Scott Walker recall efforts

Gov. Scott Walker

Isabel Alvarez

Opponents of Gov. Scott Walker commenced their recall petition drive early Tuesday with pajama parties and "midnight madness"-themed events to oust the new Republican governor.

Groups such as United Wisconsin and the Democratic Party planned dozens of gatherings across the state late Monday and Tuesday to start collecting the more than 540,000 signatures required to get a Walker recall election on the ballot in 2012.

The first completed petition was turned in for inspection at the new Democratic office at 330 E. Wilson St. at 12:42 a.m. Tuesday.

Lt. Gov. Rebecca Kleefisch and at least three Republican state senators also will be targeted for recall, opponents said.

Downtown, recall supporters gathered to be part of the occasion.

Wes Fox of Pittsville and fellow conservation biology major Amanda Lazzari of Grafton made their way to Hawk's Pub and Grill after the Packers' Monday Night Football game for a United Wisconsin pre-recall party.

"The Packers win was a great start to the night. It's a momentous occasion ... I had two exams today so I'm just enjoying the movement," Fox said.

"It's great to be one of the first people to start the movement," Lazzari added.

Lana Lawrence, a retired Janesville teacher, and Louise Stout, a nurse at Meriter, were making their way down State Street Monday night sporting solidarity T-shirts.

"I just want to be part of it. (Walker's) shown no leadership. He hasn't even used people in his own party to achieve thoughtful solutions to problems," Stout said.

The Democratic Party of Wisconsin hosted a petition pickup party Monday night, and more than 40 recall supporters wore party hats and blew kazoos as they counted down the final seconds before 12:01 a.m.

Margaret Kraegy, 49, walked out of the Democratic office at 330 E. Wilson St. with petition in hand by 12:25 a.m. Kraegy, a heavy equipment operator for the Madison Parks Division, said she had to start circulating petitions because the legislation passed under Walker's watch has harmed her family and coworkers.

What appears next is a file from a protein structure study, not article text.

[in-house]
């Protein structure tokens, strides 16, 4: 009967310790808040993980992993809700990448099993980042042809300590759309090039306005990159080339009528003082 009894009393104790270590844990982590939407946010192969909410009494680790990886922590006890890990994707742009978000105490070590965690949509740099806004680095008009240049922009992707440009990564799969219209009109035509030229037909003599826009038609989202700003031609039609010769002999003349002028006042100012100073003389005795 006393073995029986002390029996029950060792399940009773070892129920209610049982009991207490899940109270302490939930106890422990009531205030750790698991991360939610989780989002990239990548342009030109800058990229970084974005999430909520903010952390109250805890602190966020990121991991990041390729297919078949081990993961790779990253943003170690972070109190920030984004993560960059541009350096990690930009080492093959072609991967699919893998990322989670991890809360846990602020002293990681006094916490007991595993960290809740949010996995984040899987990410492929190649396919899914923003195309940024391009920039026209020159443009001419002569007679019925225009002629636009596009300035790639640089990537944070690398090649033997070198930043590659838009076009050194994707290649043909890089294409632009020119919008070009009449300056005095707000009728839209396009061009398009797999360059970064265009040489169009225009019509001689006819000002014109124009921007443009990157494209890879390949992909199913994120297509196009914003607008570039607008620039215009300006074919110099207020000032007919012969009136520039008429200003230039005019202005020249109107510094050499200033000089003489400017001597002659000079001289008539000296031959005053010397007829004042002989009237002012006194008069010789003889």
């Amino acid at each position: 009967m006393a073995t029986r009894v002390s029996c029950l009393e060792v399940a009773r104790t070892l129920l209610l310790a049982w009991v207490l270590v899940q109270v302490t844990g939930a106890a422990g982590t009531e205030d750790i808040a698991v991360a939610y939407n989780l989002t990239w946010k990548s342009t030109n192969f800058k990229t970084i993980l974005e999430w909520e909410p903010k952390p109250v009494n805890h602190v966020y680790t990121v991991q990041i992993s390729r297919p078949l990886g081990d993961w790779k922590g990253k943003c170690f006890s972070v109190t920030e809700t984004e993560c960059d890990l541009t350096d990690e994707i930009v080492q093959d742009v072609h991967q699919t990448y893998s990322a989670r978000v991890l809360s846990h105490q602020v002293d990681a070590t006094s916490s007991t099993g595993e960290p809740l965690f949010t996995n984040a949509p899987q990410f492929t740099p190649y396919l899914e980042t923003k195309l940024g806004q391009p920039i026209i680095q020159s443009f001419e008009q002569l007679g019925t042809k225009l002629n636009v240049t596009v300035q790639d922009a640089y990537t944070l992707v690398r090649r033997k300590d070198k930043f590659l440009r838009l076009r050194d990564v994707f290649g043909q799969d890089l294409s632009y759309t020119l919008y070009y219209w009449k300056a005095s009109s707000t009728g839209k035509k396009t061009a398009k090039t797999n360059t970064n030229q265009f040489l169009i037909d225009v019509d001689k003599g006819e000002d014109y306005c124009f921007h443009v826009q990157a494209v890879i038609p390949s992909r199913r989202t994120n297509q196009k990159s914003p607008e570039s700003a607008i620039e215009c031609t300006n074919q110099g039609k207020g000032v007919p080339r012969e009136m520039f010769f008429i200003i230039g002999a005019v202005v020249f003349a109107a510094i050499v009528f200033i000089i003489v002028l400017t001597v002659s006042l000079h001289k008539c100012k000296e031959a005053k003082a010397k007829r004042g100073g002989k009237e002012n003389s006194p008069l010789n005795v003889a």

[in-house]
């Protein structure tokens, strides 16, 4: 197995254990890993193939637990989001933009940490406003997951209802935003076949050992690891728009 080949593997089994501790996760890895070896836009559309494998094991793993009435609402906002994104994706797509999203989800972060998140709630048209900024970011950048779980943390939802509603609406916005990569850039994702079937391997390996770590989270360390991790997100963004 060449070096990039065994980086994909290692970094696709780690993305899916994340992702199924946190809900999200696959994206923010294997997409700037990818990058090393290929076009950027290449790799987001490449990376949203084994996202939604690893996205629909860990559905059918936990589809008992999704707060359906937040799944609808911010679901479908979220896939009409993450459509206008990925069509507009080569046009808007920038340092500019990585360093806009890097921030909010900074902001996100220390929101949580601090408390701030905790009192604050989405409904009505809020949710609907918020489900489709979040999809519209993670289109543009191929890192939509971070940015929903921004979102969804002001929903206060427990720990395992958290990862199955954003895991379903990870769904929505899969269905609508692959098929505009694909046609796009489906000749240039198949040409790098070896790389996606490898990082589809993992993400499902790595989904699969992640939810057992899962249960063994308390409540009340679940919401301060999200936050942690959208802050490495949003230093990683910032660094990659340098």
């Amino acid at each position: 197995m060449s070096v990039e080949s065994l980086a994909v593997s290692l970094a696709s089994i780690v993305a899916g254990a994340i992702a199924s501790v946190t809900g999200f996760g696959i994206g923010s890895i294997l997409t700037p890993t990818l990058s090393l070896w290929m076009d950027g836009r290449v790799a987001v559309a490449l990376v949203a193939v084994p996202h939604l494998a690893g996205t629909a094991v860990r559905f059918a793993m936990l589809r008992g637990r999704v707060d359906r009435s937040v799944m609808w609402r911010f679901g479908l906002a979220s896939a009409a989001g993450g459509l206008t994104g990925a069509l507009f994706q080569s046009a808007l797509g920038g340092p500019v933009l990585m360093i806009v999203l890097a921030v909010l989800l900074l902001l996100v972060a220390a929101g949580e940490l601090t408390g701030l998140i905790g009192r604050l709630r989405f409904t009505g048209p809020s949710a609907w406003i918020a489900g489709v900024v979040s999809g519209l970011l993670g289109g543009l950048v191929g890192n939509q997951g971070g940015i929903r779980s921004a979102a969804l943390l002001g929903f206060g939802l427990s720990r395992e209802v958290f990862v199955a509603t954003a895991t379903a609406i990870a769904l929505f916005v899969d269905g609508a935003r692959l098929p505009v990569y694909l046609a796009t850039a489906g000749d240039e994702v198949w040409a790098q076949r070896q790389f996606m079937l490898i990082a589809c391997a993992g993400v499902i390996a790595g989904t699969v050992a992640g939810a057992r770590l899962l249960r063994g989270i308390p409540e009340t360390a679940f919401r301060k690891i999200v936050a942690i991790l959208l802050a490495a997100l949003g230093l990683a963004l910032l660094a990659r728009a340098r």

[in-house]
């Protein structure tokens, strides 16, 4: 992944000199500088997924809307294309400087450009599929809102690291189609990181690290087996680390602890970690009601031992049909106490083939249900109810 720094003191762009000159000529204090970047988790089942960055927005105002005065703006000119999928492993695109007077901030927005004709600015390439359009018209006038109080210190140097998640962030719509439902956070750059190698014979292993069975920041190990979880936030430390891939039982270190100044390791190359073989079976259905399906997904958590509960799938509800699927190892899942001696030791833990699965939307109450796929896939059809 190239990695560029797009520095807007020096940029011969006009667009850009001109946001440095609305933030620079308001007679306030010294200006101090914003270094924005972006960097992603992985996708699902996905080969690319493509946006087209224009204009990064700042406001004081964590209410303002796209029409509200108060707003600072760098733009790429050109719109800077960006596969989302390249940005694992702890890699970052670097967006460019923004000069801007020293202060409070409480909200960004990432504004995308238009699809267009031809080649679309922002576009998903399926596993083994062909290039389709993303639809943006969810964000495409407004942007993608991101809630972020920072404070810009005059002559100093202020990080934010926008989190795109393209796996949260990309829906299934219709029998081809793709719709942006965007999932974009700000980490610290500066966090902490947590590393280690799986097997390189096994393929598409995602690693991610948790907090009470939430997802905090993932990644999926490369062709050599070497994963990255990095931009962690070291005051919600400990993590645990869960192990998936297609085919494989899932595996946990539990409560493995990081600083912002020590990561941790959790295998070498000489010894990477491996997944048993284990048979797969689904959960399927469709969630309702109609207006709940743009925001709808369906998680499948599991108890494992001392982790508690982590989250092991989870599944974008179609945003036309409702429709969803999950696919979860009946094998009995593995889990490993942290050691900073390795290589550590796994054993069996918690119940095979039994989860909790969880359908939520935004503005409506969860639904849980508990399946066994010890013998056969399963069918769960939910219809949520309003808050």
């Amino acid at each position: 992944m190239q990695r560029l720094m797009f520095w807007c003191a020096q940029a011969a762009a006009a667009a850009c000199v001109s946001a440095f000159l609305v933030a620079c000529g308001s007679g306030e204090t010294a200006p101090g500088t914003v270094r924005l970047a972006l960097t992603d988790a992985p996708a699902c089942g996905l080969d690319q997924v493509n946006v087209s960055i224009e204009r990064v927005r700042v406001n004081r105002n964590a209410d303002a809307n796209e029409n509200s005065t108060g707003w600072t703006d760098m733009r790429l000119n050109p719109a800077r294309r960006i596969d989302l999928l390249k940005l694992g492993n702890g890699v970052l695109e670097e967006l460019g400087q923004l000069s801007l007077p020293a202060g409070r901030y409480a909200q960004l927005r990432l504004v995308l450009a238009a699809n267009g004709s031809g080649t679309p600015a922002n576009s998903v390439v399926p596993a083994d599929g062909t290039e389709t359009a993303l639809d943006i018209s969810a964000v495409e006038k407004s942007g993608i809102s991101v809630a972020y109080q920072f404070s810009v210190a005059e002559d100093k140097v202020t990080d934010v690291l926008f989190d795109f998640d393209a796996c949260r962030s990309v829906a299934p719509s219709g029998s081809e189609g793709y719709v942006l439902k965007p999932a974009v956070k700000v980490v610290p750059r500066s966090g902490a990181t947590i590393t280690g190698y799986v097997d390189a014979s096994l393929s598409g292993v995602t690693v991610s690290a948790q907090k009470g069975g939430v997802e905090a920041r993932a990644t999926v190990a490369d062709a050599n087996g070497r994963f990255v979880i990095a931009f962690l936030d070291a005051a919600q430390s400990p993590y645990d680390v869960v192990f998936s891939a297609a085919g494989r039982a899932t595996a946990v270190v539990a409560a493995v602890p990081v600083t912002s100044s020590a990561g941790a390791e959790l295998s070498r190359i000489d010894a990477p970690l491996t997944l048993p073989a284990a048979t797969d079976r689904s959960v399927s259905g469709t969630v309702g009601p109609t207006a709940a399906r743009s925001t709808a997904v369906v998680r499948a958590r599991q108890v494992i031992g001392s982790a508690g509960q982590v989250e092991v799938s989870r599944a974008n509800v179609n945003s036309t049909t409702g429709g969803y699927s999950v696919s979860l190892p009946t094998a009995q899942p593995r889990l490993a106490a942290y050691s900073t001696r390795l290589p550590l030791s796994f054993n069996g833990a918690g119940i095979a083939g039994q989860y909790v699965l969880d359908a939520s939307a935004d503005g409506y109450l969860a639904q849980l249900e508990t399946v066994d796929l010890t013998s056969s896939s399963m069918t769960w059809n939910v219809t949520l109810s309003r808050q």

"I'm taking off work a half-hour early tomorrow so I'm not collecting signatures on city time," Kraegy said.

Kraegy planned to start petitioning at 2 p.m. Tuesday.

Paperwork was to be filed online Tuesday, and supporters would have until Jan. 17 to turn in their petitions.

Walker said Monday he thinks people are ready to move forward and will judge him based on what he is doing to help people create jobs.

"There are going to be some people who want to reverse the course of the last election," Walker said. "The question is, do we want to spend the next six months doing an election, or do we want to move the state forward?"

Walker launched his first television ad in reaction to the recall during the Packers game Monday night. The 30-second ad features a school board member speaking in support of the governor, followed by Walker talking directly to the camera. "Wisconsin's best days are yet to come," Walker said in the ad.

Three senators targeted

Democrats said Monday they were ready to move forward to force a second round of recalls targeting three Republican senators: Pam Galloway of Wausau, Terry Moulton of Chippewa Falls and Van Wanggaard of Racine. Republicans control that chamber with a 17-16 majority.

Wanggaard, who has been in office since January, expects a recall but said he can't focus his attention on it.

"We just have to keep doing the people's work," he said.

Senate Majority Leader Scott Fitzgerald, R-Juneau, said he expects to be targeted for recall. He also said he will support Republicans running as protest Democrats again in recall elections targeting GOP incumbents to force a primary and give them more time to campaign. That tactic was used during the summer in the first round of recalls, when two out of six GOP senators targeted for recall were ousted from office.

Republicans questioned whether recall fatigue has set in among voters.

"There are a lot of people out there who are sick of politics, and here we have another round of recalls," said Stephan Thompson, executive director of the Republican Party of Wisconsin.

Website problem reported

On Monday afternoon, United Wisconsin said its website,, was the target of a cyber-attack. The group said its servers were flooded at about 2 p.m.

While the source of the alleged attack was unknown, the group said it was reporting the incident to the FBI and the Wisconsin attorney general's office.